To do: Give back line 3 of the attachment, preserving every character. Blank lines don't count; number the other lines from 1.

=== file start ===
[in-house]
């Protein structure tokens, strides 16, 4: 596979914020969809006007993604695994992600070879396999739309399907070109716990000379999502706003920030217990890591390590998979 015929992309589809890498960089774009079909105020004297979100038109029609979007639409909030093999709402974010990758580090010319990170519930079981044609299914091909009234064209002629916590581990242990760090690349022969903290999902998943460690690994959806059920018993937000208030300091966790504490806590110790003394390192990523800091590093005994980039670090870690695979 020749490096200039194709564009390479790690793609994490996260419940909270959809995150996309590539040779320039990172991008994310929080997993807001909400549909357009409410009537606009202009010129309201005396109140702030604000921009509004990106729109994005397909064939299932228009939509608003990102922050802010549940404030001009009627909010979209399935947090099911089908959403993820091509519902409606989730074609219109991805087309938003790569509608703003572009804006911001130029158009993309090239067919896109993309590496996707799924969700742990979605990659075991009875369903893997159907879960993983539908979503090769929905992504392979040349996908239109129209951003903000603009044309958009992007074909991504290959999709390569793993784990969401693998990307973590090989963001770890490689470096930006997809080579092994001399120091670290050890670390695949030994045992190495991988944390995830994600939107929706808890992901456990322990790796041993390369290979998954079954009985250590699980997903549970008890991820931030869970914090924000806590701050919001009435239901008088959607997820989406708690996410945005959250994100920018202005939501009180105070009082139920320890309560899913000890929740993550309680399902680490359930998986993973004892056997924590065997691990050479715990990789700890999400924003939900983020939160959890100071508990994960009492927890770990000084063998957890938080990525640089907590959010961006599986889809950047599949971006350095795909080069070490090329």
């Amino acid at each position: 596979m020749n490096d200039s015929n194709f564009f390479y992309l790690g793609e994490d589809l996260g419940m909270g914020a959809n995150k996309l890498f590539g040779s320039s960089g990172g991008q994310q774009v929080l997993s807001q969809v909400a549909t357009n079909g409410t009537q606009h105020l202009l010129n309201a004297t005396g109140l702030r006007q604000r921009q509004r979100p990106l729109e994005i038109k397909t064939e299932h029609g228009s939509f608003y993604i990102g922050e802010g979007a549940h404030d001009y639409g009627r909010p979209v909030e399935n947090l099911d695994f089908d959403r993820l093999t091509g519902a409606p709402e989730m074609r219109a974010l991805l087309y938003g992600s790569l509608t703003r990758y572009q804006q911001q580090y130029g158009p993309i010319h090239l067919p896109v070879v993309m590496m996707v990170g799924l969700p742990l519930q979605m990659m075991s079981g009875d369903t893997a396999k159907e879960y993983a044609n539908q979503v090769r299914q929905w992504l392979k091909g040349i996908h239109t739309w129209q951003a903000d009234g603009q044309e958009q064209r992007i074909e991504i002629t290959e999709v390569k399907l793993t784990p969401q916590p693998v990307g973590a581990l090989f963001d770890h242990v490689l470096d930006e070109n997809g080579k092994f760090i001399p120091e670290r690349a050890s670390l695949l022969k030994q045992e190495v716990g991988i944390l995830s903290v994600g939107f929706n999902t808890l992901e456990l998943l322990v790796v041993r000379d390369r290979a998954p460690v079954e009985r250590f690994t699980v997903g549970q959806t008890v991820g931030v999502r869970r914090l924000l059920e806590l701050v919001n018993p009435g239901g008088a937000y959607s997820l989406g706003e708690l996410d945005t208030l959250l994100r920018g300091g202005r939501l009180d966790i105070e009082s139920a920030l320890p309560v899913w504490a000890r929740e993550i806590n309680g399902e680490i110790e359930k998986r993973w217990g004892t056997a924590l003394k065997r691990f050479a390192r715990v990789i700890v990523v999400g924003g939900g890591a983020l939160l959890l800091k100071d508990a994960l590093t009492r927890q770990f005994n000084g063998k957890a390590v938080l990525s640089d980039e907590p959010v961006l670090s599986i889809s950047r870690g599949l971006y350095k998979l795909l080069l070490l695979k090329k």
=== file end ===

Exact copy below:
């Amino acid at each position: 596979m020749n490096d200039s015929n194709f564009f390479y992309l790690g793609e994490d589809l996260g419940m909270g914020a959809n995150k996309l890498f590539g040779s320039s960089g990172g991008q994310q774009v929080l997993s807001q969809v909400a549909t357009n079909g409410t009537q606009h105020l202009l010129n309201a004297t005396g109140l702030r006007q604000r921009q509004r979100p990106l729109e994005i038109k397909t064939e299932h029609g228009s939509f608003y993604i990102g922050e802010g979007a549940h404030d001009y639409g009627r909010p979209v909030e399935n947090l099911d695994f089908d959403r993820l093999t091509g519902a409606p709402e989730m074609r219109a974010l991805l087309y938003g992600s790569l509608t703003r990758y572009q804006q911001q580090y130029g158009p993309i010319h090239l067919p896109v070879v993309m590496m996707v990170g799924l969700p742990l519930q979605m990659m075991s079981g009875d369903t893997a396999k159907e879960y993983a044609n539908q979503v090769r299914q929905w992504l392979k091909g040349i996908h239109t739309w129209q951003a903000d009234g603009q044309e958009q064209r992007i074909e991504i002629t290959e999709v390569k399907l793993t784990p969401q916590p693998v990307g973590a581990l090989f963001d770890h242990v490689l470096d930006e070109n997809g080579k092994f760090i001399p120091e670290r690349a050890s670390l695949l022969k030994q045992e190495v716990g991988i944390l995830s903290v994600g939107f929706n999902t808890l992901e456990l998943l322990v790796v041993r000379d390369r290979a998954p460690v079954e009985r250590f690994t699980v997903g549970q959806t008890v991820g931030v999502r869970r914090l924000l059920e806590l701050v919001n018993p009435g239901g008088a937000y959607s997820l989406g706003e708690l996410d945005t208030l959250l994100r920018g300091g202005r939501l009180d966790i105070e009082s139920a920030l320890p309560v899913w504490a000890r929740e993550i806590n309680g399902e680490i110790e359930k998986r993973w217990g004892t056997a924590l003394k065997r691990f050479a390192r715990v990789i700890v990523v999400g924003g939900g890591a983020l939160l959890l800091k100071d508990a994960l590093t009492r927890q770990f005994n000084g063998k957890a390590v938080l990525s640089d980039e907590p959010v961006l670090s599986i889809s950047r870690g599949l971006y350095k998979l795909l080069l070490l695979k090329k």